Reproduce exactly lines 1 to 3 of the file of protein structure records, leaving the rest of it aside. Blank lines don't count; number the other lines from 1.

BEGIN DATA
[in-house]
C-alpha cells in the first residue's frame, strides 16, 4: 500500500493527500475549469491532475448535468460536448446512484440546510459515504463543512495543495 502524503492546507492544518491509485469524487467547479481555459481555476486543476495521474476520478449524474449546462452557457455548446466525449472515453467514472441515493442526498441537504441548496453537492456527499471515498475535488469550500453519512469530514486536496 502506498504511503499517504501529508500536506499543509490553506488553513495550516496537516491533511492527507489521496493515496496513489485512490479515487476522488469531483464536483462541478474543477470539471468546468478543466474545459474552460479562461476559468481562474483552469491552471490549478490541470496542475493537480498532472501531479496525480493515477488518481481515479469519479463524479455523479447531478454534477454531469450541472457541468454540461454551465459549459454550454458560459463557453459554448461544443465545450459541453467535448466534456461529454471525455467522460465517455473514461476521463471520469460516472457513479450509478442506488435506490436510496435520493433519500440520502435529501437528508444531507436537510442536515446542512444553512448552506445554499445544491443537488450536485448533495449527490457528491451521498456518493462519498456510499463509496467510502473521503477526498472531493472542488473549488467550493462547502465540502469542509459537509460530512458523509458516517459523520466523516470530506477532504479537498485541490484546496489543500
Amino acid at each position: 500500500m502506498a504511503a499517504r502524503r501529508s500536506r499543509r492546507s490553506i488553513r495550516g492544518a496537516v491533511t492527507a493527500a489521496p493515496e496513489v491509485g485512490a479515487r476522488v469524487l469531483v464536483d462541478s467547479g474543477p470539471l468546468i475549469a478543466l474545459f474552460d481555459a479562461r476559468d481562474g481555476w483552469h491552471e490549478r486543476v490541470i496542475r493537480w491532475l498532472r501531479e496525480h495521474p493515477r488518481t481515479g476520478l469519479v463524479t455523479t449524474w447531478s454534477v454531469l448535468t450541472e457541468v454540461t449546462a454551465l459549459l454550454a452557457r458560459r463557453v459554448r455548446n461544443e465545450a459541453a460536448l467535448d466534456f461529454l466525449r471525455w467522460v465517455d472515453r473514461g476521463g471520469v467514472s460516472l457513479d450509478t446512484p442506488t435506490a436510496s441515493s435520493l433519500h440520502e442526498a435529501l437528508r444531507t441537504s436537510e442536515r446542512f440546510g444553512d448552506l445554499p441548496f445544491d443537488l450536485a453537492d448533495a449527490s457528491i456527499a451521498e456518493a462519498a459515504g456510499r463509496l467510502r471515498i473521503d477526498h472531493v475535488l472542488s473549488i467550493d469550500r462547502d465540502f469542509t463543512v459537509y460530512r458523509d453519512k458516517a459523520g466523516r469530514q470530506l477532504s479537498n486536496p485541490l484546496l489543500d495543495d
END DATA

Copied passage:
[in-house]
C-alpha cells in the first residue's frame, strides 16, 4: 500500500493527500475549469491532475448535468460536448446512484440546510459515504463543512495543495 502524503492546507492544518491509485469524487467547479481555459481555476486543476495521474476520478449524474449546462452557457455548446466525449472515453467514472441515493442526498441537504441548496453537492456527499471515498475535488469550500453519512469530514486536496 502506498504511503499517504501529508500536506499543509490553506488553513495550516496537516491533511492527507489521496493515496496513489485512490479515487476522488469531483464536483462541478474543477470539471468546468478543466474545459474552460479562461476559468481562474483552469491552471490549478490541470496542475493537480498532472501531479496525480493515477488518481481515479469519479463524479455523479447531478454534477454531469450541472457541468454540461454551465459549459454550454458560459463557453459554448461544443465545450459541453467535448466534456461529454471525455467522460465517455473514461476521463471520469460516472457513479450509478442506488435506490436510496435520493433519500440520502435529501437528508444531507436537510442536515446542512444553512448552506445554499445544491443537488450536485448533495449527490457528491451521498456518493462519498456510499463509496467510502473521503477526498472531493472542488473549488467550493462547502465540502469542509459537509460530512458523509458516517459523520466523516470530506477532504479537498485541490484546496489543500
Amino acid at each position: 500500500m502506498a504511503a499517504r502524503r501529508s500536506r499543509r492546507s490553506i488553513r495550516g492544518a496537516v491533511t492527507a493527500a489521496p493515496e496513489v491509485g485512490a479515487r476522488v469524487l469531483v464536483d462541478s467547479g474543477p470539471l468546468i475549469a478543466l474545459f474552460d481555459a479562461r476559468d481562474g481555476w483552469h491552471e490549478r486543476v490541470i496542475r493537480w491532475l498532472r501531479e496525480h495521474p493515477r488518481t481515479g476520478l469519479v463524479t455523479t449524474w447531478s454534477v454531469l448535468t450541472e457541468v454540461t449546462a454551465l459549459l454550454a452557457r458560459r463557453v459554448r455548446n461544443e465545450a459541453a460536448l467535448d466534456f461529454l466525449r471525455w467522460v465517455d472515453r473514461g476521463g471520469v467514472s460516472l457513479d450509478t446512484p442506488t435506490a436510496s441515493s435520493l433519500h440520502e442526498a435529501l437528508r444531507t441537504s436537510e442536515r446542512f440546510g444553512d448552506l445554499p441548496f445544491d443537488l450536485a453537492d448533495a449527490s457528491i456527499a451521498e456518493a462519498a459515504g456510499r463509496l467510502r471515498i473521503d477526498h472531493v475535488l472542488s473549488i467550493d469550500r462547502d465540502f469542509t463543512v459537509y460530512r458523509d453519512k458516517a459523520g466523516r469530514q470530506l477532504s479537498n486536496p485541490l484546496l489543500d495543495d